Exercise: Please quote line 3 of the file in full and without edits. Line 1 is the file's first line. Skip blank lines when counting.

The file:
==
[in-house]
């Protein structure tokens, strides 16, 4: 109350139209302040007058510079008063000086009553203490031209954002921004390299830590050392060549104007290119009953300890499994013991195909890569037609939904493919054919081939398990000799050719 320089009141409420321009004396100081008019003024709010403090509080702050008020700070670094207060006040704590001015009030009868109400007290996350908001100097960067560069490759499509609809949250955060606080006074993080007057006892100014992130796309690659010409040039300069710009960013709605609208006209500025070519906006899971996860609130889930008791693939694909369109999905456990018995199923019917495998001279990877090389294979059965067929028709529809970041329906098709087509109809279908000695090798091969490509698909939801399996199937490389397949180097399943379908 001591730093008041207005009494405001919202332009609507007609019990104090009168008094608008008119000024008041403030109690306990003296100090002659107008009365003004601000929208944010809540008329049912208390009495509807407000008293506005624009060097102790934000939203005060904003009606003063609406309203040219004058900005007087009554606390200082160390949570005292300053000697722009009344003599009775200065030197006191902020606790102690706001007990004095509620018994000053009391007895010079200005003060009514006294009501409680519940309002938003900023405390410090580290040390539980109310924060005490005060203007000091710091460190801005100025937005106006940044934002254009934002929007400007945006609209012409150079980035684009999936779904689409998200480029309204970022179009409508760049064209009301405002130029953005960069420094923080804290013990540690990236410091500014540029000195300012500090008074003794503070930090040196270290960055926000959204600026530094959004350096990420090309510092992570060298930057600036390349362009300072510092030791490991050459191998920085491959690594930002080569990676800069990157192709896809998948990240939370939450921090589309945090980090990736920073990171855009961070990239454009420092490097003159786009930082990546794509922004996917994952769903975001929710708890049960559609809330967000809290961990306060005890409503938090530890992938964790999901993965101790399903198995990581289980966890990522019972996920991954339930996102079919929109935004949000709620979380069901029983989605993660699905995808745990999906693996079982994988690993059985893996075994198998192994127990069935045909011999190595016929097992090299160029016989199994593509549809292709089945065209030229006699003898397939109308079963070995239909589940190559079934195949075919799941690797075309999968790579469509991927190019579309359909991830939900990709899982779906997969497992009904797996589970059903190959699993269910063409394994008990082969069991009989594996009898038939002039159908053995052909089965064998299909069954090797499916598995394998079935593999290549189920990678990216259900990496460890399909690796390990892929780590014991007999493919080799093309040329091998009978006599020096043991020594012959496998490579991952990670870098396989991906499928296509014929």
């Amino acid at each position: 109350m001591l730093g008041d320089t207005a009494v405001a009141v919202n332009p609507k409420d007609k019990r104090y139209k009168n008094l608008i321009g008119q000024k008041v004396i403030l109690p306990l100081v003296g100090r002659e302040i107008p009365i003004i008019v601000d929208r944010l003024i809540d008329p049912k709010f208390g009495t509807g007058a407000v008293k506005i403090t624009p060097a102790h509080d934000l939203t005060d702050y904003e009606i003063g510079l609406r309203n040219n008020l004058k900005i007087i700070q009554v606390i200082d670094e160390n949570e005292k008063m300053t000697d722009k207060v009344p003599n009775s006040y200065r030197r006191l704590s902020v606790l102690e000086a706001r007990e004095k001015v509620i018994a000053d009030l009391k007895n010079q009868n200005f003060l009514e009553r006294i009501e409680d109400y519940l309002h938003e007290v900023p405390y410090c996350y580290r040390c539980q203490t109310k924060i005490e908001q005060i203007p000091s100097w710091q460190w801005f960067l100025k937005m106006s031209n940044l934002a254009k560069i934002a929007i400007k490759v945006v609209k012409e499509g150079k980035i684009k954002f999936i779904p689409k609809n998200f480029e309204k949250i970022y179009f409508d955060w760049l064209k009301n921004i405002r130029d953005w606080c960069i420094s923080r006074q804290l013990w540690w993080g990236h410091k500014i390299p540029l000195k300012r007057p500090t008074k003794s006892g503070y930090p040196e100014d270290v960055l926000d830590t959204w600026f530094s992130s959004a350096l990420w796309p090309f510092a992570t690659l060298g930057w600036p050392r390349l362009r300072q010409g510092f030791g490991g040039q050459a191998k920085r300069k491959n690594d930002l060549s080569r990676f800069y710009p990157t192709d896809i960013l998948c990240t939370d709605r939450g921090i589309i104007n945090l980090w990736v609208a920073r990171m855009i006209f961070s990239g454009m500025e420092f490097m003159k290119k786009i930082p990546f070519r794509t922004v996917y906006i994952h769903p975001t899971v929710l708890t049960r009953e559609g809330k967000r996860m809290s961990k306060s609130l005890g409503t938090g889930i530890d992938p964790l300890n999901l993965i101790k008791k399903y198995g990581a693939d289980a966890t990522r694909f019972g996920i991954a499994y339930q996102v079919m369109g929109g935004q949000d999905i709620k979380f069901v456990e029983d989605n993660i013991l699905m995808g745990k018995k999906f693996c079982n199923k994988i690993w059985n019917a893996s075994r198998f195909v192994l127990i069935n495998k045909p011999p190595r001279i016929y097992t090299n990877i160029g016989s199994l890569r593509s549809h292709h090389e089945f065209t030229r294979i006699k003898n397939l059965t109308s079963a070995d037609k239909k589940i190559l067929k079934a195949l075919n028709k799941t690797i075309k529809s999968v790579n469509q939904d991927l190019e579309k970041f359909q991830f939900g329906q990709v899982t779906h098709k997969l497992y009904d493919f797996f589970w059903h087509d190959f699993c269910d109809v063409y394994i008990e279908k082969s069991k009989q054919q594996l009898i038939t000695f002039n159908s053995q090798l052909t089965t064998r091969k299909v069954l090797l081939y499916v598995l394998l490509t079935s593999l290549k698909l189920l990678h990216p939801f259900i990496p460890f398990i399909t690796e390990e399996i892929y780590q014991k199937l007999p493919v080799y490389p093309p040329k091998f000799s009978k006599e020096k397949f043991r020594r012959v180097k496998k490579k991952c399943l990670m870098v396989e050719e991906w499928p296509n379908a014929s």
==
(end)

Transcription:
């Amino acid at each position: 109350m001591l730093g008041d320089t207005a009494v405001a009141v919202n332009p609507k409420d007609k019990r104090y139209k009168n008094l608008i321009g008119q000024k008041v004396i403030l109690p306990l100081v003296g100090r002659e302040i107008p009365i003004i008019v601000d929208r944010l003024i809540d008329p049912k709010f208390g009495t509807g007058a407000v008293k506005i403090t624009p060097a102790h509080d934000l939203t005060d702050y904003e009606i003063g510079l609406r309203n040219n008020l004058k900005i007087i700070q009554v606390i200082d670094e160390n949570e005292k008063m300053t000697d722009k207060v009344p003599n009775s006040y200065r030197r006191l704590s902020v606790l102690e000086a706001r007990e004095k001015v509620i018994a000053d009030l009391k007895n010079q009868n200005f003060l009514e009553r006294i009501e409680d109400y519940l309002h938003e007290v900023p405390y410090c996350y580290r040390c539980q203490t109310k924060i005490e908001q005060i203007p000091s100097w710091q460190w801005f960067l100025k937005m106006s031209n940044l934002a254009k560069i934002a929007i400007k490759v945006v609209k012409e499509g150079k980035i684009k954002f999936i779904p689409k609809n998200f480029e309204k949250i970022y179009f409508d955060w760049l064209k009301n921004i405002r130029d953005w606080c960069i420094s923080r006074q804290l013990w540690w993080g990236h410091k500014i390299p540029l000195k300012r007057p500090t008074k003794s006892g503070y930090p040196e100014d270290v960055l926000d830590t959204w600026f530094s992130s959004a350096l990420w796309p090309f510092a992570t690659l060298g930057w600036p050392r390349l362009r300072q010409g510092f030791g490991g040039q050459a191998k920085r300069k491959n690594d930002l060549s080569r990676f800069y710009p990157t192709d896809i960013l998948c990240t939370d709605r939450g921090i589309i104007n945090l980090w990736v609208a920073r990171m855009i006209f961070s990239g454009m500025e420092f490097m003159k290119k786009i930082p990546f070519r794509t922004v996917y906006i994952h769903p975001t899971v929710l708890t049960r009953e559609g809330k967000r996860m809290s961990k306060s609130l005890g409503t938090g889930i530890d992938p964790l300890n999901l993965i101790k008791k399903y198995g990581a693939d289980a966890t990522r694909f019972g996920i991954a499994y339930q996102v079919m369109g929109g935004q949000d999905i709620k979380f069901v456990e029983d989605n993660i013991l699905m995808g745990k018995k999906f693996c079982n199923k994988i690993w059985n019917a893996s075994r198998f195909v192994l127990i069935n495998k045909p011999p190595r001279i016929y097992t090299n990877i160029g016989s199994l890569r593509s549809h292709h090389e089945f065209t030229r294979i006699k003898n397939l059965t109308s079963a070995d037609k239909k589940i190559l067929k079934a195949l075919n028709k799941t690797i075309k529809s999968v790579n469509q939904d991927l190019e579309k970041f359909q991830f939900g329906q990709v899982t779906h098709k997969l497992y009904d493919f797996f589970w059903h087509d190959f699993c269910d109809v063409y394994i008990e279908k082969s069991k009989q054919q594996l009898i038939t000695f002039n159908s053995q090798l052909t089965t064998r091969k299909v069954l090797l081939y499916v598995l394998l490509t079935s593999l290549k698909l189920l990678h990216p939801f259900i990496p460890f398990i399909t690796e390990e399996i892929y780590q014991k199937l007999p493919v080799y490389p093309p040329k091998f000799s009978k006599e020096k397949f043991r020594r012959v180097k496998k490579k991952c399943l990670m870098v396989e050719e991906w499928p296509n379908a014929s």